Actually, once you get the CORRECT script saved to Inetorgpersonprevent.ldf, you're still not out of the woods. NOW when you run the Quivering Palm of Death tool on your CORRECTED .ldf script, you get a DIFFERENT error: "Add error on line 1: Referral. The server side error is A referral was returned from the server. 0 entries modified successfully. An error has occurred in the program." Now, I don't know about you, but the first thing I thought when I saw that was "PC Load Letter? What the fuck does THAT mean?!" This one's a REAL joy to google, by the way, because it turns out about a billion different scripts return similar errors to that, very few of which have fuck-all to do with a domain controller preparation. But eventually, because your google-fu is strong (and has gained two levels and +1 attack per round during this exercise alone) you find the answer: you gotta make sure this machine has the FSMO Master role on the domain. Whatever the hell that is. So, you run yet ANOTHER command line tool - ntdsutil - to check for and/or transfer and/or seize the FSMO Master role (incidentally, if the machine that had that role blew up in a fire or was removed from the domain without first transferring the role, that's Bad Juju... so better hope none of your Windows DCs ever die!). So now you're positive you've got the FSMO Master role on your DC, so now you'll be able to get shit imported! ..Right?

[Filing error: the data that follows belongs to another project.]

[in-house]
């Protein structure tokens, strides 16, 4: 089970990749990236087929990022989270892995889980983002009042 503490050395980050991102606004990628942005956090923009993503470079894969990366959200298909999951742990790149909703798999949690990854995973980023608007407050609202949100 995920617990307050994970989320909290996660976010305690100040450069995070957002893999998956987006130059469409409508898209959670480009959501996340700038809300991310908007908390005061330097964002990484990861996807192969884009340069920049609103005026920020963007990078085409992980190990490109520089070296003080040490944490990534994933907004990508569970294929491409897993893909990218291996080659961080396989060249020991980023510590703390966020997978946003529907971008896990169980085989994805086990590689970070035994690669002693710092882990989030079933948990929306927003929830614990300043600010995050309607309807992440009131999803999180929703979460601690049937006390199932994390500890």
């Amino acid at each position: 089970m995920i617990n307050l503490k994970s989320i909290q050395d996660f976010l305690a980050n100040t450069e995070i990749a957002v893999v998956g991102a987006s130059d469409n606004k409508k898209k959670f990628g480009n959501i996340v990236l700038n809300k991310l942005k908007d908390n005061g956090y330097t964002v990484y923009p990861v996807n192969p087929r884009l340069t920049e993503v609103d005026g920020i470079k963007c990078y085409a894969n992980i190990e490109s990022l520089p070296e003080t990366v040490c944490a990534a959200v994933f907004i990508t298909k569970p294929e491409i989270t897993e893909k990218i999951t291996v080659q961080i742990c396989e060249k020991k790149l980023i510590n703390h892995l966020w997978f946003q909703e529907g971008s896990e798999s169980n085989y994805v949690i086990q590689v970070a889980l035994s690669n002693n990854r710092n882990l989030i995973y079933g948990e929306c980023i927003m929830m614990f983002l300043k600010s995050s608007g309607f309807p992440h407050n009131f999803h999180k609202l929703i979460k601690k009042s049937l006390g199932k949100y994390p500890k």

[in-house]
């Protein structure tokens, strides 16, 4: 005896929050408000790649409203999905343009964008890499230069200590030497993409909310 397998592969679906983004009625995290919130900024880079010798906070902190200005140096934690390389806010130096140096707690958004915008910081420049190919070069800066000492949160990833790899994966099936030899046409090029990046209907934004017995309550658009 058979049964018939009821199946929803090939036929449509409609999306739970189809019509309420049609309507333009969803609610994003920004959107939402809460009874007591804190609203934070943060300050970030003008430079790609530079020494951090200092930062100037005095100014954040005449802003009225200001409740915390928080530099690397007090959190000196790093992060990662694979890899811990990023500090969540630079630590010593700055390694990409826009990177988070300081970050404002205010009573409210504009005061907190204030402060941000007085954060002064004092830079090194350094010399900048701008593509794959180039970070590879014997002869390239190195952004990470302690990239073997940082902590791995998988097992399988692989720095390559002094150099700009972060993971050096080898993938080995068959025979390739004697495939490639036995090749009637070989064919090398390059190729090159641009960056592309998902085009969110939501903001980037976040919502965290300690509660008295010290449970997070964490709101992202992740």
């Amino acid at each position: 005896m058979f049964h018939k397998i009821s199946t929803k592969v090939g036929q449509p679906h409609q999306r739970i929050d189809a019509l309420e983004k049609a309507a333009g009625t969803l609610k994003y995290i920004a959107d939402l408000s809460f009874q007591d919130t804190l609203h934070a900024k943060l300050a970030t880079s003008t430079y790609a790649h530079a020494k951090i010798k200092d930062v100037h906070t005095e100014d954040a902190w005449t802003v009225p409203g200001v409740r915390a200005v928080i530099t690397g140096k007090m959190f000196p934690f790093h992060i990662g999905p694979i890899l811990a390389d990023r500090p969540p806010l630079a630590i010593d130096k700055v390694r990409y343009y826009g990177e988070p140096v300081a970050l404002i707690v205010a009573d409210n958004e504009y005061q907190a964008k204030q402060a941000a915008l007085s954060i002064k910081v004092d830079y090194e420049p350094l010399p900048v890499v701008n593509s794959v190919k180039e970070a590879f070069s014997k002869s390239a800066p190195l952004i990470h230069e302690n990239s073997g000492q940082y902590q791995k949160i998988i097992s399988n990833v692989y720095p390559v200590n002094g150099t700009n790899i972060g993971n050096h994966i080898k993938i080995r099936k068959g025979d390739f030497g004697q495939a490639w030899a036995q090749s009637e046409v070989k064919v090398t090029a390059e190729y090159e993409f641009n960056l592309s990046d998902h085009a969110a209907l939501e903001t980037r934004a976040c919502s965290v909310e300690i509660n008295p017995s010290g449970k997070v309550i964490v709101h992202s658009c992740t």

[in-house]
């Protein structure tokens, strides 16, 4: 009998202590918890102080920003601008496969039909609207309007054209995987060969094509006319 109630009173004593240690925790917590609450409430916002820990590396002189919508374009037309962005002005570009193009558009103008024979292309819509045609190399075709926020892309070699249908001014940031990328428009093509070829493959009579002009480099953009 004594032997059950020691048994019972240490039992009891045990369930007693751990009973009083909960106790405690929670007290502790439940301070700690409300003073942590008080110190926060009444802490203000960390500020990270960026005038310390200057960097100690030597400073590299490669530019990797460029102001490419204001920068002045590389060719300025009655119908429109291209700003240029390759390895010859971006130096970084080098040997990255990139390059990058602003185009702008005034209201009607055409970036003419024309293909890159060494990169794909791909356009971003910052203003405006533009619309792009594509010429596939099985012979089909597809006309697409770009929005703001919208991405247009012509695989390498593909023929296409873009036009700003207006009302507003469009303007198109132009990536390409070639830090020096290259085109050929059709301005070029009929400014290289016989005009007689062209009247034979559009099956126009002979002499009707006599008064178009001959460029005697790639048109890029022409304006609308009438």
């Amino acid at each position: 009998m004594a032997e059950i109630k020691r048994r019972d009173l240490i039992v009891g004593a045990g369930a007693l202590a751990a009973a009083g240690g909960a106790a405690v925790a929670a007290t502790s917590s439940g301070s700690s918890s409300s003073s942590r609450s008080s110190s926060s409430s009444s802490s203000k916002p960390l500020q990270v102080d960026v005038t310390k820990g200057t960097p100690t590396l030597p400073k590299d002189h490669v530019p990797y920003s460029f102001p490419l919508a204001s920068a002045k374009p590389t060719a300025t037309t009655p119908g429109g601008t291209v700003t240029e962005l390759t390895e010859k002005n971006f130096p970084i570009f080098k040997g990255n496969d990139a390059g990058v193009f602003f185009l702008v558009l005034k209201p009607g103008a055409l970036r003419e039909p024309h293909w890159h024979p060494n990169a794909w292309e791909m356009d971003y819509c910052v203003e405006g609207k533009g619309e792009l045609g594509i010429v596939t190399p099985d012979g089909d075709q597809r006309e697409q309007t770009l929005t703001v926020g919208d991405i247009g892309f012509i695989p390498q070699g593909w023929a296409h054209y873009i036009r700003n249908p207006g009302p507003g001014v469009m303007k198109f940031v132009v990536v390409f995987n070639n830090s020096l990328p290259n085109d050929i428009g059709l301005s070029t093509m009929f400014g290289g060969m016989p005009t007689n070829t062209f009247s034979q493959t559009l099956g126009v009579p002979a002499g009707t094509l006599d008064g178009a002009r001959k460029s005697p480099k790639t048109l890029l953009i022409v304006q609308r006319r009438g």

Yeah, you're probably used to disappointment now. But plenty of Googling later (haven't seen a nice friendly clicky little wizard to guide you through anything YET, have you noticed?) you'll find out that, first, what you have to do is ENABLE the update of the schema on the DC that... well... is the only one that can update the schema anyway... by going into the MMC tool, then right-clicking the Active Directory Schema applet (once you've added it) and selecting Operations Master, then checking the box that says to allow updating the schema on this DC. Finally, a GUI! Even if you do have to start the MMC from the command line, most likely! NOW IT WILL BE EASY! ... Right?

Well, actually, NO, because there won't BE an Active Directory Schema snap-in available. You will stare at this, and you will maybe whimper a little. Then you will return to the Internet to find out where the fuck the AD Schema snap-in is, and you will discover that you need to - imagine this - perform ANOTHER arcane kung-fu move on the command line to make this snap-in appear on the list of shit you can add to the management console in order to right-click it and find something else and click a box. (Whew.) So... "regsvr32 schmmgmt.dll". And THEN you can find the Active Directory Schema snap-in. And THEN you can right click it, and select Operations Master, and check the box that says to allow schema updates. And THEN you can run the Quivering Palm of Death on the .ldf script file you created (and replaced with a second copy that actually works) from a page on the internet. And THEN you can run adprep /forestprep and it will actually work.

Thanks for making it easy, Microsoft! God forbid I'd have had to read a self-documenting config file and edit it or something!

Tags: rant, tech, work